If you need an excuse to get out and enjoy the fresh air, then look to get off the beaten track by finding these unusual spots in Norfolk. Check these out and you’ll get a good walk too…
Dating from a similar time as Stonehenge, it was obvious what an early Bronze Age timber circle revealed on Holme Beach in the Summer of 1998 after a night of shifting sands was going to be called, wasn’t it?
At its centre was an upturned tree stump, believed by some scientists to be a platform for an important dead person – the body was laid out for animals to pick it clean. Nice. That said, we’ll never know for certain what the exact purpose of the site was.
From scientific dating techniques, we do know that the structure – a ring of timbers 21 feet (6.6m) wide and comprising 55 tight-fitting oak posts, each about 10 feet high (3m) – was erected in the Spring of 2049BC.
To preserve it from decay, the newly-exposed Seahenge was removed from its original site and after years of treatment, the timbers were put on display at Lynn Museum in King’s Lynn along with a full-sized modern reconstruction of the site.
Visit the lovely beach at Holme-next-the-Sea, enjoy the nearby Holme Dunes nature reserve, run by Norfolk Wildlife Trust, and then take a trip to Lynn Museum.
Burgh Castle Roman Fort, Great Yarmouth
Built in the late 3rd century on a low cliff above the Waveney and close to Breydon Water, the fort defended the estuary from Saxon marauders and the approach to the Roman town of Venta Icenorum at Caistor St Edmund near Norwich.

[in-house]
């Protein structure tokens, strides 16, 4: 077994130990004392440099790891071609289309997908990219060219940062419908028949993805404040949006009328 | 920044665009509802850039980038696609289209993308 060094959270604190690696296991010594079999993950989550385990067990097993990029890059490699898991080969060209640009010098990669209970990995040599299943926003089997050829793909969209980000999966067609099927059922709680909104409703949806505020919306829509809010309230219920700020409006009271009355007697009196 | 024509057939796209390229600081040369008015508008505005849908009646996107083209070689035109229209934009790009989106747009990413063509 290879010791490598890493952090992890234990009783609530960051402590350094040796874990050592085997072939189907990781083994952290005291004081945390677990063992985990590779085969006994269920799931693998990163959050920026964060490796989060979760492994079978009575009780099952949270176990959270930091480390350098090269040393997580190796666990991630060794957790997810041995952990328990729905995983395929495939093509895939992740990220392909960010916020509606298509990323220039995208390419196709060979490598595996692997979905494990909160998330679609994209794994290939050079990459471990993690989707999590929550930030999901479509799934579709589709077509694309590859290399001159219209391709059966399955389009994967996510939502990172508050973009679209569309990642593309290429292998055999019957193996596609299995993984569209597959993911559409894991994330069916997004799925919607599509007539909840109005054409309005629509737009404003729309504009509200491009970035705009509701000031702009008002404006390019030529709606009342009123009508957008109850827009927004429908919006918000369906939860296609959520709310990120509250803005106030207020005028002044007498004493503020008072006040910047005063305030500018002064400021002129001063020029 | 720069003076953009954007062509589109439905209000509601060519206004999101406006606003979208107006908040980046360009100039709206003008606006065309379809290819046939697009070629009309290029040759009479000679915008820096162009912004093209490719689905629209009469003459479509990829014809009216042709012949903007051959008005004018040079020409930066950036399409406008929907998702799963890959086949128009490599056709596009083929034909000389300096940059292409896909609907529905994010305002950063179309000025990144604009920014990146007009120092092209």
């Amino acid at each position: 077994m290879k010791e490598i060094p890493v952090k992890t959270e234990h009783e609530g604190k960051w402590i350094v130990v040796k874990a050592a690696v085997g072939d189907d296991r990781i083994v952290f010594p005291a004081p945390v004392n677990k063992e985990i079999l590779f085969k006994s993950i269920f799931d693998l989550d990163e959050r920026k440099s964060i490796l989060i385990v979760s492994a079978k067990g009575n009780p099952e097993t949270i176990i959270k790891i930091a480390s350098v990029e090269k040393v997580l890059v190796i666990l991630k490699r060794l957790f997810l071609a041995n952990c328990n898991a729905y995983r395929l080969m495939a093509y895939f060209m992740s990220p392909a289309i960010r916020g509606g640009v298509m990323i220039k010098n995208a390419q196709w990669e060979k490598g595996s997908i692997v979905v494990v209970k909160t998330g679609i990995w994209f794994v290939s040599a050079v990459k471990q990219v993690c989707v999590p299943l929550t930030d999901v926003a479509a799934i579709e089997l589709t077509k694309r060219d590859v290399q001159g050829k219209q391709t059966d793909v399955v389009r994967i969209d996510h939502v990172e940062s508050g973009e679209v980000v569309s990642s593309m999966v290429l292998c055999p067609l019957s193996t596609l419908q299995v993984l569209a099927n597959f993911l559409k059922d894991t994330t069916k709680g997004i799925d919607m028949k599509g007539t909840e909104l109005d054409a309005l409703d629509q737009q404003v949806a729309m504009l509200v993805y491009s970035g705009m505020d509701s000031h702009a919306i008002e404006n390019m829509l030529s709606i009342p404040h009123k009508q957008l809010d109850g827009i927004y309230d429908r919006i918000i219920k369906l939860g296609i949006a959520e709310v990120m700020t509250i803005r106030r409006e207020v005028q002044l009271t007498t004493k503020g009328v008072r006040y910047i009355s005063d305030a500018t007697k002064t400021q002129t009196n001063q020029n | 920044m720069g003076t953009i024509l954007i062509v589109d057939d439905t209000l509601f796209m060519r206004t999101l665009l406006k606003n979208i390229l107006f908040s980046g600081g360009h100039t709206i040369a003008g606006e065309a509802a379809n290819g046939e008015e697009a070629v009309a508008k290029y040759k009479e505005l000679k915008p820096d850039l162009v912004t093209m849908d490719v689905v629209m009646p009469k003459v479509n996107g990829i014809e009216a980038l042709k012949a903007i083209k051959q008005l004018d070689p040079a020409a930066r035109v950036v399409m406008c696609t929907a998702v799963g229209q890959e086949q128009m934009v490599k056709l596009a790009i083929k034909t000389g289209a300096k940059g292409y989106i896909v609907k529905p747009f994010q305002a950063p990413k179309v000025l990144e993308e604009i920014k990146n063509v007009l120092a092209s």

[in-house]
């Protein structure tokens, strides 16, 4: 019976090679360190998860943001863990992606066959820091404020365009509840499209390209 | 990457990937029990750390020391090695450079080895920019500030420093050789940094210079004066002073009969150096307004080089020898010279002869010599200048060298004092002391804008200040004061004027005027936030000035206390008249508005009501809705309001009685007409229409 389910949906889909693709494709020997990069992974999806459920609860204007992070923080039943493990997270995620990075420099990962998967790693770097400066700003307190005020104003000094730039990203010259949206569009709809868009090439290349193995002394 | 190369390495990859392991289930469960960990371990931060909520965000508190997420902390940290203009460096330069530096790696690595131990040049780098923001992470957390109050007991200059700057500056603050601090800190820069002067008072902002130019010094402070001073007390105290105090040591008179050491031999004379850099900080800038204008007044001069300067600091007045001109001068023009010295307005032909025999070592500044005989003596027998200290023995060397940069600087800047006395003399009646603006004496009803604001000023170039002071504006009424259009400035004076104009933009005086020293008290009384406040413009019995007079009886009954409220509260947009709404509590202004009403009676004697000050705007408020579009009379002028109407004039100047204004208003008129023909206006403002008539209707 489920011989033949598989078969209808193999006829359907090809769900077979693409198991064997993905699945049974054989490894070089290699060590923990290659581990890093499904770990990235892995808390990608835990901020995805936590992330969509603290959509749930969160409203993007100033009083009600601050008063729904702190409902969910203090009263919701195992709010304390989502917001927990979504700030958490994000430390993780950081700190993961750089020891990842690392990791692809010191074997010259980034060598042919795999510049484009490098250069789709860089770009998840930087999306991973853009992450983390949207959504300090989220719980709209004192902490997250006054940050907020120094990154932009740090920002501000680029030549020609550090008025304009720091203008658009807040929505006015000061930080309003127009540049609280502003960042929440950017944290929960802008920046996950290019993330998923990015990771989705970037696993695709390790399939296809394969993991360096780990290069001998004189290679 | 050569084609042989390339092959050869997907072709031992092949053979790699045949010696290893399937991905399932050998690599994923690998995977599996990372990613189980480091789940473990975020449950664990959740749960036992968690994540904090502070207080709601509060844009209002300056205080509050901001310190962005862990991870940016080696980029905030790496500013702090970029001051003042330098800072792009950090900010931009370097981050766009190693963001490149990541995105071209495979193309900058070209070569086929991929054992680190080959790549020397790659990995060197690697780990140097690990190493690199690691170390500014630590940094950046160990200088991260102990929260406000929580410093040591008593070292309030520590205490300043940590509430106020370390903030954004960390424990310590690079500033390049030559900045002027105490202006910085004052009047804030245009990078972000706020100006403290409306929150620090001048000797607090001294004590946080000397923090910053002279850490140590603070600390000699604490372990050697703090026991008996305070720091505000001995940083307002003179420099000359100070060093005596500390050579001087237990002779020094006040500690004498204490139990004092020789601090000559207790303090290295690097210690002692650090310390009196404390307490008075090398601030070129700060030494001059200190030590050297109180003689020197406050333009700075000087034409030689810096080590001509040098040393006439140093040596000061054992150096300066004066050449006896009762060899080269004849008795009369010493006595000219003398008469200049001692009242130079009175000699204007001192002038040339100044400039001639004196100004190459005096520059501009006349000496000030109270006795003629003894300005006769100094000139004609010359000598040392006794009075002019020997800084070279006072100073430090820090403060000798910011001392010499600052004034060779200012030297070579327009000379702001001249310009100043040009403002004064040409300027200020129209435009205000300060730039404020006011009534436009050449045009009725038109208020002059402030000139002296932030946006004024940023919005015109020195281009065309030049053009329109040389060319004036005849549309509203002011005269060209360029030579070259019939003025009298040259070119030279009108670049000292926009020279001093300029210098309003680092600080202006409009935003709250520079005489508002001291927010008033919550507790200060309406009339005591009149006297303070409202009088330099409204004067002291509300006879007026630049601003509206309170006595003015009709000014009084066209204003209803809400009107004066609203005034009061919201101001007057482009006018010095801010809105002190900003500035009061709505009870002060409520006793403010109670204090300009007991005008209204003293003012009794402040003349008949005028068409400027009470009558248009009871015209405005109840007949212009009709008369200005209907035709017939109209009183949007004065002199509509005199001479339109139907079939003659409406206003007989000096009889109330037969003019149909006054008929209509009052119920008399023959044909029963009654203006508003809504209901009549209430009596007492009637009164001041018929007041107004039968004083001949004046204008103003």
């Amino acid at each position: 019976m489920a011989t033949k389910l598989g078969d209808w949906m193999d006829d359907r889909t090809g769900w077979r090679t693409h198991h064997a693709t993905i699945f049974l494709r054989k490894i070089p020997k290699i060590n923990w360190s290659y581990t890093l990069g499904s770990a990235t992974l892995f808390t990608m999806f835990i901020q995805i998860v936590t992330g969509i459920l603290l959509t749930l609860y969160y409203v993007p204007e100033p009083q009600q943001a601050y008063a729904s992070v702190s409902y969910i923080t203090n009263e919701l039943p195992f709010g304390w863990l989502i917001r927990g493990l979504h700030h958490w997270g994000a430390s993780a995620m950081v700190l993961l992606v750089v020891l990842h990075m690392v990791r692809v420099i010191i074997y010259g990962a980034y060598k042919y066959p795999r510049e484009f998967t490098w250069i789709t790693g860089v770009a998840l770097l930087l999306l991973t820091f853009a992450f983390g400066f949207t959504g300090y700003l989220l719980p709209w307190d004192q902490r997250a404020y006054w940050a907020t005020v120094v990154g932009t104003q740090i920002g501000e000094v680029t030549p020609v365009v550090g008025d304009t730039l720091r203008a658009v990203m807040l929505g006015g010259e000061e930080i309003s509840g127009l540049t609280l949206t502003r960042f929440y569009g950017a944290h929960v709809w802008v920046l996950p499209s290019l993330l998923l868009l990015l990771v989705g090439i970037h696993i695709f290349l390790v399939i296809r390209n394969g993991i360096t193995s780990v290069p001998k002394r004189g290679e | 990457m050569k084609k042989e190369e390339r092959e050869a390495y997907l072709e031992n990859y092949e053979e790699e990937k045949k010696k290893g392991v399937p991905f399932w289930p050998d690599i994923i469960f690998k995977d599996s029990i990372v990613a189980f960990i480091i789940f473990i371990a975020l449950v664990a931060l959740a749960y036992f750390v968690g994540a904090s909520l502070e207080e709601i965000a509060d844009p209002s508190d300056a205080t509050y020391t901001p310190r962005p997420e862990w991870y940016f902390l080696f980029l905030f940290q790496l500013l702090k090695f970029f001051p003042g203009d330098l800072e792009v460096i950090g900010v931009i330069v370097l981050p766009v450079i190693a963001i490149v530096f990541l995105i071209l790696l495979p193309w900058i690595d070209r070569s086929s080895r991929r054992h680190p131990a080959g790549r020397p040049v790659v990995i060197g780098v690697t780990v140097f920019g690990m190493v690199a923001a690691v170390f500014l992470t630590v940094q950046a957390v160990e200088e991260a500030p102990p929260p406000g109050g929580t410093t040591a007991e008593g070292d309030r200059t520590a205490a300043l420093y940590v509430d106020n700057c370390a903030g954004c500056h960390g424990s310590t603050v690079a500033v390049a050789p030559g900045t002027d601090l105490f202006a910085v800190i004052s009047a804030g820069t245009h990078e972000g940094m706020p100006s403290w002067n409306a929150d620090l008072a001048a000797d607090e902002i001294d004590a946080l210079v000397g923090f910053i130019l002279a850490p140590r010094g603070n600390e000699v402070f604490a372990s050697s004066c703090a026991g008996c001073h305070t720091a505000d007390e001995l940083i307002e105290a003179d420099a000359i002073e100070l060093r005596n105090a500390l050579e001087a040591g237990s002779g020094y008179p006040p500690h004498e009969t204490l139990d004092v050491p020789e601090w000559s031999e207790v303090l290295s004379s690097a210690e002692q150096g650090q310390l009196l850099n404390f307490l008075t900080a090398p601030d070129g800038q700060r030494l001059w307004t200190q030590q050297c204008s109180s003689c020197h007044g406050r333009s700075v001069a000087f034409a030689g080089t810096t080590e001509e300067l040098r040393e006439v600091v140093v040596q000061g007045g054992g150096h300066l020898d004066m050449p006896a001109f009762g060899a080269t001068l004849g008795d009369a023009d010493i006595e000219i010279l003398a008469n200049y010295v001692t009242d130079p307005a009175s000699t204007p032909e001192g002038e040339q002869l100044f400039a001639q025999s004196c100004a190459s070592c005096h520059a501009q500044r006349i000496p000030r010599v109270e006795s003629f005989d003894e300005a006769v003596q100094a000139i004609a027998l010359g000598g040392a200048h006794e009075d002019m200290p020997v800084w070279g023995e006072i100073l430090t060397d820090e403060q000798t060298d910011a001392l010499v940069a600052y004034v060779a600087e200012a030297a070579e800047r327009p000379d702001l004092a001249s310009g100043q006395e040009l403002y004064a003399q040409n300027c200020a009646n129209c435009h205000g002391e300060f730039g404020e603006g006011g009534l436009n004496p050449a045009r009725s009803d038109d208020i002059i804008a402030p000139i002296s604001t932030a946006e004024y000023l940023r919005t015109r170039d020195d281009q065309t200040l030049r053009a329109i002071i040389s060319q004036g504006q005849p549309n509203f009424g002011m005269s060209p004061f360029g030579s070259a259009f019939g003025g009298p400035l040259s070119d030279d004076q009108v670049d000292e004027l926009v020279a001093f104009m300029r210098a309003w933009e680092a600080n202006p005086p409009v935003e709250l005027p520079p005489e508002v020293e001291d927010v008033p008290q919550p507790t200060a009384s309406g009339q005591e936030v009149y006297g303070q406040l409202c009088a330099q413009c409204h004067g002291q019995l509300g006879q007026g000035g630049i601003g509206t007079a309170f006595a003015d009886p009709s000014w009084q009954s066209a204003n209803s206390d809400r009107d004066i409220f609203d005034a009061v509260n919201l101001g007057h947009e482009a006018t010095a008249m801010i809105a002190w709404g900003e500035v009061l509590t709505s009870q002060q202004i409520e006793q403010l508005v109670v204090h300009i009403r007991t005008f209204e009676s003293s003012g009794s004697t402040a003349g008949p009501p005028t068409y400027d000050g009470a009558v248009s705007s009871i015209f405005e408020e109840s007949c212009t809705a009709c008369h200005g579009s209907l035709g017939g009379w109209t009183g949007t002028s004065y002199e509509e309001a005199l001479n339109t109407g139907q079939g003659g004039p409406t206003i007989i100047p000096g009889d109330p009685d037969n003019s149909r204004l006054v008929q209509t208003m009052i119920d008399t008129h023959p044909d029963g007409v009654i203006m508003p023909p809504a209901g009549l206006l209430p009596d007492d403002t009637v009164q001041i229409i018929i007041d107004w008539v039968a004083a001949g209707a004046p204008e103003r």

As you look out over Halvergate Marshes towards the Berney Arms, with the three remaining walls to your sides and back, try imagining that when the Romans were here the mouth of the estuary was a mile wide and Great Yarmouth didn’t even exist!
There’s a nice circular walk that takes you by the waterside and past the Saint Peter and Paul Church before returning to the car park.
SS Vina, Brancaster
Beach-goers at Brancaster have long wondered what the odd rusted metal sections of a hull in the watery sands close to Scolt Head Island are. So here goes…
The SS Vina was built in 1894 and spent her working life travelling the Baltic Trade routes. Requisitioned for the war effort in 1940, she was used as a naval blockade ship at Great Yarmouth. Filled with concrete and wired with explosives, the idea was to blow her up and block the river Yare should enemy forces try to use the port in their invasion.
In 1943, with the tide of war turned against the Nazis, the SS Vina was towed and anchored off the coast at Brancaster to be used as target practice for RAF planes testing out new shells. One night, in a gale, the ship was driven into the entrance to Brancaster Staithe Harbour where she sank and has remained ever since.
Today, you can see the ghostly remains of the shipwreck in the distance but she remains a hazard to navigation for boats. She’s also a risk to life for anyone who tries to get close so please don’t. The tides and shifting sands are far too dangerous, so observe from a distance.
The Devil’s Punchbowl and Pingos, Breckland
The Brecks are a unique landscape and have features unknown to anywhere else in the country.